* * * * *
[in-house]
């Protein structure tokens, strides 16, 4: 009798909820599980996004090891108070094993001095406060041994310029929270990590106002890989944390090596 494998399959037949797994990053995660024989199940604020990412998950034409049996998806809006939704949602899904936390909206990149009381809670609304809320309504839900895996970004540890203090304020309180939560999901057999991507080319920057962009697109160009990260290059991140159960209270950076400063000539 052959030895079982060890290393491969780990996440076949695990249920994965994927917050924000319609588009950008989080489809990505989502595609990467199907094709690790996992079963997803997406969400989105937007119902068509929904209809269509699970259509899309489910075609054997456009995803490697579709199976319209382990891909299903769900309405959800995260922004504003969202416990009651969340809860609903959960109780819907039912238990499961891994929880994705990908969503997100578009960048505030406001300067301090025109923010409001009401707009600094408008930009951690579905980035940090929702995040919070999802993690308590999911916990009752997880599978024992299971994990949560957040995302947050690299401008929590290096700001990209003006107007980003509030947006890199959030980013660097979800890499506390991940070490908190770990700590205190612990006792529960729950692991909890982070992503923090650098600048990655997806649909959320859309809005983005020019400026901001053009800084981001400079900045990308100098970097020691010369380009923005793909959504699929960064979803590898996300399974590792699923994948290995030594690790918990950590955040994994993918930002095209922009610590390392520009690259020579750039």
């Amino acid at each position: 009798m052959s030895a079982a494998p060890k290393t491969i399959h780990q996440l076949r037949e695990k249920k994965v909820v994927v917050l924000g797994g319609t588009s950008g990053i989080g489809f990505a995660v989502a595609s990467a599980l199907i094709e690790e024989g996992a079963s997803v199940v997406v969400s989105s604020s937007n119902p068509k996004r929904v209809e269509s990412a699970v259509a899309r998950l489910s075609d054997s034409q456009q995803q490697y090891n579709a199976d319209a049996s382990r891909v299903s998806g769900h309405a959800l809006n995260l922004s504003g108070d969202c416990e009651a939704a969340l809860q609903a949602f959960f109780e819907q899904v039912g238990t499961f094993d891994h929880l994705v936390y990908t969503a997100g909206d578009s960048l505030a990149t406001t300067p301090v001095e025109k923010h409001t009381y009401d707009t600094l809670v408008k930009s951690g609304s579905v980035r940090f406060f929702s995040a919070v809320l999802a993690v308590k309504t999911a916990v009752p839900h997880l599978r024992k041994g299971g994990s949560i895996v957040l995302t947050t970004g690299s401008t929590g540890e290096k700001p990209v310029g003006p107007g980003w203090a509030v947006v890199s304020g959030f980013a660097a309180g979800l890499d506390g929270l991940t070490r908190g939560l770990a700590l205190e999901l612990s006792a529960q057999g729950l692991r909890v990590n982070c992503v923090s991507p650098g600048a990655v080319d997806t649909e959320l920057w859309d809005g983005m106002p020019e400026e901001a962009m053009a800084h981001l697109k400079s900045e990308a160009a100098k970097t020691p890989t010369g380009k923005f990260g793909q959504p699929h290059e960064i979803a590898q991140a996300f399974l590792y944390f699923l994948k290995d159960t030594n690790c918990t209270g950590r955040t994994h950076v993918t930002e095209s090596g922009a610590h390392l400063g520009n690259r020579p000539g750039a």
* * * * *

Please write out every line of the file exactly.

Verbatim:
[in-house]
């Protein structure tokens, strides 16, 4: 009798909820599980996004090891108070094993001095406060041994310029929270990590106002890989944390090596 494998399959037949797994990053995660024989199940604020990412998950034409049996998806809006939704949602899904936390909206990149009381809670609304809320309504839900895996970004540890203090304020309180939560999901057999991507080319920057962009697109160009990260290059991140159960209270950076400063000539 052959030895079982060890290393491969780990996440076949695990249920994965994927917050924000319609588009950008989080489809990505989502595609990467199907094709690790996992079963997803997406969400989105937007119902068509929904209809269509699970259509899309489910075609054997456009995803490697579709199976319209382990891909299903769900309405959800995260922004504003969202416990009651969340809860609903959960109780819907039912238990499961891994929880994705990908969503997100578009960048505030406001300067301090025109923010409001009401707009600094408008930009951690579905980035940090929702995040919070999802993690308590999911916990009752997880599978024992299971994990949560957040995302947050690299401008929590290096700001990209003006107007980003509030947006890199959030980013660097979800890499506390991940070490908190770990700590205190612990006792529960729950692991909890982070992503923090650098600048990655997806649909959320859309809005983005020019400026901001053009800084981001400079900045990308100098970097020691010369380009923005793909959504699929960064979803590898996300399974590792699923994948290995030594690790918990950590955040994994993918930002095209922009610590390392520009690259020579750039």
């Amino acid at each position: 009798m052959s030895a079982a494998p060890k290393t491969i399959h780990q996440l076949r037949e695990k249920k994965v909820v994927v917050l924000g797994g319609t588009s950008g990053i989080g489809f990505a995660v989502a595609s990467a599980l199907i094709e690790e024989g996992a079963s997803v199940v997406v969400s989105s604020s937007n119902p068509k996004r929904v209809e269509s990412a699970v259509a899309r998950l489910s075609d054997s034409q456009q995803q490697y090891n579709a199976d319209a049996s382990r891909v299903s998806g769900h309405a959800l809006n995260l922004s504003g108070d969202c416990e009651a939704a969340l809860q609903a949602f959960f109780e819907q899904v039912g238990t499961f094993d891994h929880l994705v936390y990908t969503a997100g909206d578009s960048l505030a990149t406001t300067p301090v001095e025109k923010h409001t009381y009401d707009t600094l809670v408008k930009s951690g609304s579905v980035r940090f406060f929702s995040a919070v809320l999802a993690v308590k309504t999911a916990v009752p839900h997880l599978r024992k041994g299971g994990s949560i895996v957040l995302t947050t970004g690299s401008t929590g540890e290096k700001p990209v310029g003006p107007g980003w203090a509030v947006v890199s304020g959030f980013a660097a309180g979800l890499d506390g929270l991940t070490r908190g939560l770990a700590l205190e999901l612990s006792a529960q057999g729950l692991r909890v990590n982070c992503v923090s991507p650098g600048a990655v080319d997806t649909e959320l920057w859309d809005g983005m106002p020019e400026e901001a962009m053009a800084h981001l697109k400079s900045e990308a160009a100098k970097t020691p890989t010369g380009k923005f990260g793909q959504p699929h290059e960064i979803a590898q991140a996300f399974l590792y944390f699923l994948k290995d159960t030594n690790c918990t209270g950590r955040t994994h950076v993918t930002e095209s090596g922009a610590h390392l400063g520009n690259r020579p000539g750039a």